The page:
At the time of their divorce, the documents show, Billings worked as a consultant for Back Seat Inc., a holding company for a topless bar, which opened in 1990 and no longer exists. Arety Kapatanis, owner of the Pensacola strip club Arety's Angels, said Billings turned her life around after hiring her there as a waitress.

"Bud Billings was a man of integrity. He was generous," Kapatanis said. "He ran his business in the most professional manner. It could have been a shoe store or a bakery. I mean, this type of business tends to get a really bad rap. People expect shady dealings and they expect all kind of things like that. There was never any of that with Bud."

Billings later opened a used car lot, which according to state business records was registered to Melanie and her daughter, Ashley Markham. The business runs on a worn-out slab, surrounded by pawn shops and bail bond companies. Next-door is the Billings' Worldco Financial Services.

Ted Roy, the sheriff's office spokesman, says investigators do not believe Byrd Billings' current or former business dealings were related to the murders.

'Their lives centered around children'
Melanie, in her second marriage, seemed to thrive helping disabled children.

"Their lives centered around children, their family and each other," said her brother, Ed Brock. "They loved deeply and unconditionally. They embraced the complexity of raising children with special needs and they were their advocates. They gave these children a joyous childhood and a much needed voice."

On her MySpace page, Melanie Billings said she was a "total Internet and ebay JUNKIE" and that her favorite song was "I Cross My Heart," by country music star George Strait. She loved the TV shows CSI, Law & Order and The Sopranos.

She wrote of her love of her family: "My heros (sic) are my children ... They overcome incredible odds each and every second of each and everyday ... And of course ... my hubby ... he is my knight in shining armor."

The MySpace page also showed photos of some of the couple's 17 children (13 adopted together and four biological children from previous marriages); three of the children had died over the years.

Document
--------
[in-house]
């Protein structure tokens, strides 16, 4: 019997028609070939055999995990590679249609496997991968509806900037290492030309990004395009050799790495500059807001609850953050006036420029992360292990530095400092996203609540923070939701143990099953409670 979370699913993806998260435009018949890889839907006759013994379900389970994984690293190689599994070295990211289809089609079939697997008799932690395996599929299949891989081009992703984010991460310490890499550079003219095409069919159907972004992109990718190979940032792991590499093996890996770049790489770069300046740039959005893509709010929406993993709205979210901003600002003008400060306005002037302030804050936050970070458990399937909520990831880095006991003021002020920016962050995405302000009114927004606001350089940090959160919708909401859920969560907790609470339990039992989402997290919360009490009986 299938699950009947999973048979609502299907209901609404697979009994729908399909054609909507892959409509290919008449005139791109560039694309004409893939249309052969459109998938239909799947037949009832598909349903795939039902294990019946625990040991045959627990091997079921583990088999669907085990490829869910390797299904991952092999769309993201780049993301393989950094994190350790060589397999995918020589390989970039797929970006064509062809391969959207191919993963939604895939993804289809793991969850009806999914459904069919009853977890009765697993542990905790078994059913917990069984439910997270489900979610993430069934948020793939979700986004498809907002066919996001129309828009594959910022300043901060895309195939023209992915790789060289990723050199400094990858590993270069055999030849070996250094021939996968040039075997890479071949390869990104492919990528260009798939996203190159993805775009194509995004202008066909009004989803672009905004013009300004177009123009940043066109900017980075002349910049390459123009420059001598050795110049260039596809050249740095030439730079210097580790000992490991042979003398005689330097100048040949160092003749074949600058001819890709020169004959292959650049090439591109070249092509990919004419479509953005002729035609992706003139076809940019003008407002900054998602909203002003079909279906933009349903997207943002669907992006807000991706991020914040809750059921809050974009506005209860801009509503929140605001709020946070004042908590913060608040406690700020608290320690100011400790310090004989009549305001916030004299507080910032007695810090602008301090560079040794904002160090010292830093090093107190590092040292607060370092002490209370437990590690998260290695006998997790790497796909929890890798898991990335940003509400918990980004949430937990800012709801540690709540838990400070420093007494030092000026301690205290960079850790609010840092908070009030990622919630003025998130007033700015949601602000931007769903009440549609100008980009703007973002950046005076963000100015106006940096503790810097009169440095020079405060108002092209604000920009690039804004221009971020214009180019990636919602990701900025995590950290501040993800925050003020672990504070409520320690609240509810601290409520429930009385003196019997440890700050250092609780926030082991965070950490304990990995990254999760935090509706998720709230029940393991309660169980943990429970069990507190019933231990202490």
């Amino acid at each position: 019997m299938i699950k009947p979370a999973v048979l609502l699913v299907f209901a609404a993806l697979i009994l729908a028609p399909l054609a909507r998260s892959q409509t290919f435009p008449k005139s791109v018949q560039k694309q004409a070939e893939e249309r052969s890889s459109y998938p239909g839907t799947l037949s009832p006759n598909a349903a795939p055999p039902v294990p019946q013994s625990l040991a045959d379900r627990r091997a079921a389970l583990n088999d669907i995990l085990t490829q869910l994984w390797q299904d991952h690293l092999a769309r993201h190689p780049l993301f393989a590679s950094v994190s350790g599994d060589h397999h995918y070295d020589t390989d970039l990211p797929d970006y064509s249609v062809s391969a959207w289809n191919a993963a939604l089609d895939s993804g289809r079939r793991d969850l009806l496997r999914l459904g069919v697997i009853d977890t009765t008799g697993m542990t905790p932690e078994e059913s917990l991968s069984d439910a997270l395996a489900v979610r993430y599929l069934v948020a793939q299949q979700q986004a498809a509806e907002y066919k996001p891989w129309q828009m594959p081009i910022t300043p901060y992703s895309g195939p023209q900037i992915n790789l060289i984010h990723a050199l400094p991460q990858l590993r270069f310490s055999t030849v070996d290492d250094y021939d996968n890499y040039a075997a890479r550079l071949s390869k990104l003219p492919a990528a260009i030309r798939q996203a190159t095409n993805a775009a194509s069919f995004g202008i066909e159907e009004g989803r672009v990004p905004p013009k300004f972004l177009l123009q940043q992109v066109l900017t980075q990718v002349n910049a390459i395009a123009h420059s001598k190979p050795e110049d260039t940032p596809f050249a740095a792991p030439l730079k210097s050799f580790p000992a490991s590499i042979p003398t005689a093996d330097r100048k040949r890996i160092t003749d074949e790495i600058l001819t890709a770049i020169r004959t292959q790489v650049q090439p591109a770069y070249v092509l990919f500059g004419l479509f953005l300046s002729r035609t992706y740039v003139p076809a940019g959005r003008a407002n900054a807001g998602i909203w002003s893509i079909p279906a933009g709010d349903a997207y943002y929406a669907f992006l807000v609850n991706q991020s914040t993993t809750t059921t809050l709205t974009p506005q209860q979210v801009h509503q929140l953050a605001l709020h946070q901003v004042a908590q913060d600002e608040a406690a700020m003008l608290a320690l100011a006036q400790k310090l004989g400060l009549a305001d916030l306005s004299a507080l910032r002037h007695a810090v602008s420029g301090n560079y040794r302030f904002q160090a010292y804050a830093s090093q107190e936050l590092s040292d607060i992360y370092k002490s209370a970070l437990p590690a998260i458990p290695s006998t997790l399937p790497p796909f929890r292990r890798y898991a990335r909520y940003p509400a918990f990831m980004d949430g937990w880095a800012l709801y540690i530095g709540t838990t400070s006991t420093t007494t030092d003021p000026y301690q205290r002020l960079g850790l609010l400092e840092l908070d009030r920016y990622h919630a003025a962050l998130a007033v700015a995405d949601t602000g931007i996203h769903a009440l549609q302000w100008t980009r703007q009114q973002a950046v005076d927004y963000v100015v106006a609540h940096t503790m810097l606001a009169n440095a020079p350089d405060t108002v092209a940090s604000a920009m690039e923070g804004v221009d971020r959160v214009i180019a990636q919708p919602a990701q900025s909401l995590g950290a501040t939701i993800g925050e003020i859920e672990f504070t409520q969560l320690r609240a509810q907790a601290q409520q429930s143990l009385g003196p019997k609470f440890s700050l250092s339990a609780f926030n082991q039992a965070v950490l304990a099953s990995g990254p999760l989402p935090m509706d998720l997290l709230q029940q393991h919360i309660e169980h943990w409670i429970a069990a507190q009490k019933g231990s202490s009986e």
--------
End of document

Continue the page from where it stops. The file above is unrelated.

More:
A 2005 story in the Pensacola News Journal about the couple said that Melanie, in particular, was inspired to care for disabled children after her daughter Nikki was born in the mid-1980s with cerebral palsy and autism. The paper said that a few days after Hurricane Ivan in September 2004, a toddler named Bailey sneaked into the Billings' bathtub and was scalded by a malfunctioning water heater. He died in a Texas hospital when an air bubble accidentally entered a tube that went into his artery and stopped his heart, the paper said.

'They're very innocent'
Melanie Billings wrote on her MySpace about Bailey, calling him and "angel," and told the Pensacola paper why she enjoyed caring for disabled children.

"They're as close to perfect as perfect can get," she said. "There's such a goodness about them, something so genuine, you know, no ulterior motive. They're very innocent."

Billings' friend Patsy Brown said that Melanie "was very organized with the children to the point of ironing nine sets of clothes every night before she put them into bed and they got onto the bus in the morning."

On Friday, the day of the funeral, a light rain greeted mourners. Two matching gray hearses and four white limousines waited in front of west Pensacola's Liberty Church and about 400 cars filled the parking lot. Mourners drove in past dozens of media, kept in a dirt parking away from the church and instructed by church officials to remain off church property.

A funeral program featured numerous pictures of the couple and their 17 children.

"We'll be watching all of you from the heavens up above," the program read. "So take good care of each other and carry on our love."

More on: Florida slaying

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Video: Final tributes paid to murdered Florida couple